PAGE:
Dr. Julie Dumond

 
July 22

 

 

7:30am – 8:25am

 

 

Module 3: PK/PD and Drug Metabolism  

Evaluation of Drug-Drug Interactions and Their Influence on Drug Dosing in the Pediatric Population

Dr. Daniel Gonzalez

 
  8:35am – 9:30am

 

 

Module 3: PK/PD and Drug Metabolism 

Hepatic Drug Metabolism: General Concepts and Practical Applications

Dr. Klarissa Jackson

 
July 23

 

 

7:30am – 8:25am

 

 

Module 4: Pharmacogenomics  

Advancements in Genetically Guided Pharmacotherapy

Dr. Erin Heinzen

 
  8:35am – 9:30am

 

 

Professional Development

 Overview of Evidence-Based Literature

 Rebecca Carlson

 
  Time (EST) Activity
Week 3
July 26

 

 

7:30am – 8:25am

 

 

Module 4: Pharmacogenomics

Observational Design Studies: Considerations for Pharmacogenomics and Biomarker Research

Dr. Craig Lee

   
  8:30am – 9:00am

 

 

Module 4: Pharmacogenomics

Harnessing Evolutionary Principles to Circumvent Tumor Resistance

Jiawei Zhou

   
  9:00am – 9:30am

 

Module 5: Drug Delivery Systems

An Introduction to Biomedical Engineering Technologies for Brain Cancer Therapy

Jasmine King

   
July 27

 

 

7:30am – 8:00am

 

 

Module 5: Drug Delivery Systems 

Macrophage Cell-Mediated Gene Delivery for Cancer Therapy

Lida Ghazanfari

   
  8:00am – 8:30am

 

 

Module 5: Drug Delivery Systems

Ultrasound-Mediated Drug Delivery: Microbubble Therapeutics

Phil Durham

   
  8:35am – 9:30am

 

 

Professional Development

Introduction to Grant Writing

Dr. Ruth Everett

   
July 28

 

7:30am – 8:25am

 

Professional Development

CV/Personal Statement Writing

   
  8:35am – 9:30am

 

 

Module 6: Outcomes and Policy

Bringing Innovations to Life: Using Implementation Science to Translate Evidence to Benefit Patients

Dr. Megan Roberts

   
July 29

 

 

7:30am – 8:00am

 

 

Module 6: Outcomes and Policy

Economic Evaluations in Healthcare

Swetha Srinivasan

   
  8:00am – 8:30am

 

 

Module 6: Outcomes and Policy

The Role of Policy in Shaping Access to Substance Use Treatment  

Phillip Hughes

   
  8:40am – 9:30am

 

Professional Development

Overview of Pharmacy Programs

   
July 30

 

7:30am – 8:30am

 

Professional Development

UNC Student Panel

   
  8:40am – 9:30am

 

Program Wrap-Up

Dr. Stephen Eckel and Dr. Mike Jarstfer

 

kristy_ainslie

Kristy Ainslie, Ph.D.

Kristy Ainslie, Ph.D. applies her knowledge base in biomaterials, and immunology to develop new immune-modulatory therapies that treat and prevent infectious, and autoimmune diseases. Her lab aims to design practical and innovative formulations, taking into account the scalable production and applications in developing nations. She has several research areas of interest including the development of new polymers for vaccines, formulation of antigen specific therapies to treat autoimmune diseases like multiple sclerosis and type 1 diabetes, host directed therapies for treatment of multi-drug resistant infections, electrospun scaffolds for glioblastoma treatment, and electrospray for fabrication of immune targeting microparticles. Originally from Michigan, she received her bachelor of science in chemical engineering from Michigan State University and then earned both her master’s and Ph.D. in chemical engineering from Pennsylvania State University. She completed a postdoctoral fellowship at the University of California at San Francisco. Additionally, Dr. Ainslie has been awarded the Controlled Release Society’s Outstanding Oral Drug Delivery Award in 2007 and 2009. She joined the UNC Eshelman School of Pharmacy in 2014 as an associate professor in the Division of Pharmacoengineering and Molecular Pharmaceutics. Prior to that, she spent almost five years as an assistant professor at the Ohio State University’s Division of Pharmaceutics and Pharmaceutical Chemistry.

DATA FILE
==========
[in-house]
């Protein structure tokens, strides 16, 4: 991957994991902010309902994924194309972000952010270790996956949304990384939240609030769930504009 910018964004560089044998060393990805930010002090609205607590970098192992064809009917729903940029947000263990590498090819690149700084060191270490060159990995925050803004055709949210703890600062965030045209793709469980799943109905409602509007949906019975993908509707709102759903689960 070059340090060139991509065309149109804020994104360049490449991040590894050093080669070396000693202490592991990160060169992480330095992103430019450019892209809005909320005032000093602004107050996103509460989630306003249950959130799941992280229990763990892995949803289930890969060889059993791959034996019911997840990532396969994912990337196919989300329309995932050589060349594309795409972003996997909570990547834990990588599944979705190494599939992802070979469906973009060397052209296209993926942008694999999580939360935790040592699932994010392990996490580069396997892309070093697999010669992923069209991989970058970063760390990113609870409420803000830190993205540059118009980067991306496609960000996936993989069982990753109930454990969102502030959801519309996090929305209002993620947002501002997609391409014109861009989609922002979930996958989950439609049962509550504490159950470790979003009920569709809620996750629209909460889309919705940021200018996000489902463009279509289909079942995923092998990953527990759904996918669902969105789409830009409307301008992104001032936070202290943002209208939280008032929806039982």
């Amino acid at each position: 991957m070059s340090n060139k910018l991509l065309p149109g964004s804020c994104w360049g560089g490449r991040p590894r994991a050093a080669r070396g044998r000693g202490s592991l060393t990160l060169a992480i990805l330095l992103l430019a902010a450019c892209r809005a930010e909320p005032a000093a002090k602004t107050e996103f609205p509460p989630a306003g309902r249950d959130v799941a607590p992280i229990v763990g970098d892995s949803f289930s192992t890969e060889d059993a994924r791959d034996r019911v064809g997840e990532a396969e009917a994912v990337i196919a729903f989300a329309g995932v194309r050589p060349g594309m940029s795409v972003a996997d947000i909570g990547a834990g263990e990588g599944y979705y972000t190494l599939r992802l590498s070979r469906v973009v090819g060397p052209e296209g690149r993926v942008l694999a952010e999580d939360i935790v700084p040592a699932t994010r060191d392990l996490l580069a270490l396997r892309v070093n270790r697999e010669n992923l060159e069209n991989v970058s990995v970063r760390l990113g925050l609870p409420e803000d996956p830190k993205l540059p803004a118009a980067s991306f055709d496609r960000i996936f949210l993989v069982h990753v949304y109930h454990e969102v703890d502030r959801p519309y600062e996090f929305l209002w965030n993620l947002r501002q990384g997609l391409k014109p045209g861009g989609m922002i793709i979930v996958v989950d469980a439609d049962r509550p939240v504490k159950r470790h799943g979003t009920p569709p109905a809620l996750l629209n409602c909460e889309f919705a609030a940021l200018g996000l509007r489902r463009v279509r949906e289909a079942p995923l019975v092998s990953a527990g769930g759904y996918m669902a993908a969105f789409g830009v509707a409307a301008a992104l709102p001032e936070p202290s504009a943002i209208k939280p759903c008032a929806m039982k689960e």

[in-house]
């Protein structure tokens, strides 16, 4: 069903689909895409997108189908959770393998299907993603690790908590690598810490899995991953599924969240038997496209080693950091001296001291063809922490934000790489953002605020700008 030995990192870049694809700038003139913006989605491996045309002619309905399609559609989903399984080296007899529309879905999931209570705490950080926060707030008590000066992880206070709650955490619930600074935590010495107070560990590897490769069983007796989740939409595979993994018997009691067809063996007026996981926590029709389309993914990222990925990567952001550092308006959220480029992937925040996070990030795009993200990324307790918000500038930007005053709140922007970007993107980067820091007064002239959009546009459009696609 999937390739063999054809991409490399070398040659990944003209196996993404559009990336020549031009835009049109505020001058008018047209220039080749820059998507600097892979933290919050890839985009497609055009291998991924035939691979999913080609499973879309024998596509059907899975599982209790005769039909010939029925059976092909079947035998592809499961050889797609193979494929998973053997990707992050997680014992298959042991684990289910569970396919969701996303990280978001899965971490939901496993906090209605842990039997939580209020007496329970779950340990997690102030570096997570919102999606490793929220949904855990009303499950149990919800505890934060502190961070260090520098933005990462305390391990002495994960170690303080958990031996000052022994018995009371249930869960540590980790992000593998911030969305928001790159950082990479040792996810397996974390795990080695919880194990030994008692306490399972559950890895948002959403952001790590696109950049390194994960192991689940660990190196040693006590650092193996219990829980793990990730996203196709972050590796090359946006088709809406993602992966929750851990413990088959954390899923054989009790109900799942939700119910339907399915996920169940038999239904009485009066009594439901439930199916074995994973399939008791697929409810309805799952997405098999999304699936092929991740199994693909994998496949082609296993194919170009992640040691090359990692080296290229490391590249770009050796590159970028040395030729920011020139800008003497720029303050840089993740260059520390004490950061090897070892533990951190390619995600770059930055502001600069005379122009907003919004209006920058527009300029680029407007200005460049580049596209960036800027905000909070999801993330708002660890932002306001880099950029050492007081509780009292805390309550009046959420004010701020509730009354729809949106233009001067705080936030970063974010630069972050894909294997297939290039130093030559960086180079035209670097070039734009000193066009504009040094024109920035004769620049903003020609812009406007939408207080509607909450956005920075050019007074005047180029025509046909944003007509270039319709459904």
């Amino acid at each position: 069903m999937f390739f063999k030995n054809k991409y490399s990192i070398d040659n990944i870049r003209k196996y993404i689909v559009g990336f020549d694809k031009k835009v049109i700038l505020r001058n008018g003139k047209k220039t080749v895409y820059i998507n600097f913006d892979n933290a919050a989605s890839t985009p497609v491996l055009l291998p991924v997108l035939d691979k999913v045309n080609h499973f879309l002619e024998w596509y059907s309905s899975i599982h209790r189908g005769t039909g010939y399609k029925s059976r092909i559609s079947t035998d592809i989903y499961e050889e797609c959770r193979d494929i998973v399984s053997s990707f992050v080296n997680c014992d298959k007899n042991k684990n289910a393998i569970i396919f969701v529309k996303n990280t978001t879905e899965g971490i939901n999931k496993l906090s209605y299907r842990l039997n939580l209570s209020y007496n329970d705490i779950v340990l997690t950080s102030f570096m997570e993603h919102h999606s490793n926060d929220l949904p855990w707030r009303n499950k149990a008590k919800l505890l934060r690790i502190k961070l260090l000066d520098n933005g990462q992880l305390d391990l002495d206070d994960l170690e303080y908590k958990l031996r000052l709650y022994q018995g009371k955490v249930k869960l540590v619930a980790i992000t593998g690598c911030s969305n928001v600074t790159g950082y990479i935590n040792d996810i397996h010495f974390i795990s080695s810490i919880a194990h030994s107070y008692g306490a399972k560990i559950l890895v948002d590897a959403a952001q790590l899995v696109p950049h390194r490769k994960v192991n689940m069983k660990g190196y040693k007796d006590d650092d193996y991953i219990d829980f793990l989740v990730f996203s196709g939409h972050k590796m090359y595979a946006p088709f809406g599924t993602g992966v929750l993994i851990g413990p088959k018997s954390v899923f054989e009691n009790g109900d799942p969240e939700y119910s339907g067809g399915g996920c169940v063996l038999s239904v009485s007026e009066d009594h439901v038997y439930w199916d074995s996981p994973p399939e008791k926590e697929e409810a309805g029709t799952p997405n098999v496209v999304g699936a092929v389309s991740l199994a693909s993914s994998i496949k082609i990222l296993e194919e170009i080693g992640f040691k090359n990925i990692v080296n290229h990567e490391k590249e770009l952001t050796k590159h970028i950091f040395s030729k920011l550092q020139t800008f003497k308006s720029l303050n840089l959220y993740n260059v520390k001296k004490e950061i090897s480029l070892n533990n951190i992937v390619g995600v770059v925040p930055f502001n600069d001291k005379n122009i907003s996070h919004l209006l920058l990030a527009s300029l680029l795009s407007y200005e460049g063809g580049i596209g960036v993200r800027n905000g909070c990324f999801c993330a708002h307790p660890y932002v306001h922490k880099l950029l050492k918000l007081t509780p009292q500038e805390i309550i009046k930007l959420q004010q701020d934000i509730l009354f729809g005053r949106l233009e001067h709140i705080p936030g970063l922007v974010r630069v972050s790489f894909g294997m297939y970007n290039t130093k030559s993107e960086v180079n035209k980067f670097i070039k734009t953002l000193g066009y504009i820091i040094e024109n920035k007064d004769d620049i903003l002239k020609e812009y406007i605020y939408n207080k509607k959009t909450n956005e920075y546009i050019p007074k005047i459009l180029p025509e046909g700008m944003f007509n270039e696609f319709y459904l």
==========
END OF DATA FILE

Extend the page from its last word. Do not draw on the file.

alison_axtman

Alison Axtman, Ph.D.

Alison Axtman, Ph.D. is a synthetic medicinal chemist with more than 10 years of research experience working at the interface of chemistry and biology. Axtman earned her Ph.D. in Medicinal Chemistry at the University of Kansas, and carried out her postdoctoral training in the Department of Chemistry at Stanford University. Axtman’s research has focused on the synthesis of small molecules that selectively modulate proteins implicated in disease-propagating pathways. As a member of the GSK Chemical Biology department, she led a program to understand the molecular basis of immune modulation by a class of natural products and developed analogs with improved drug properties. Axtman is currently an assistant professor in the Chemical Biology and Medicinal Chemistry Department in the UNC Eshelman School of Pharmacy. At the SGC-UNC, she leads the design of novel chemical probes for understudied protein kinases that will be openly shared with collaborators to facilitate target discovery in human disease-relevant assays. When she’s not in the lab, Axtman can most often be found at the gym preparing for the next CrossFit or GRID competition with her teammates.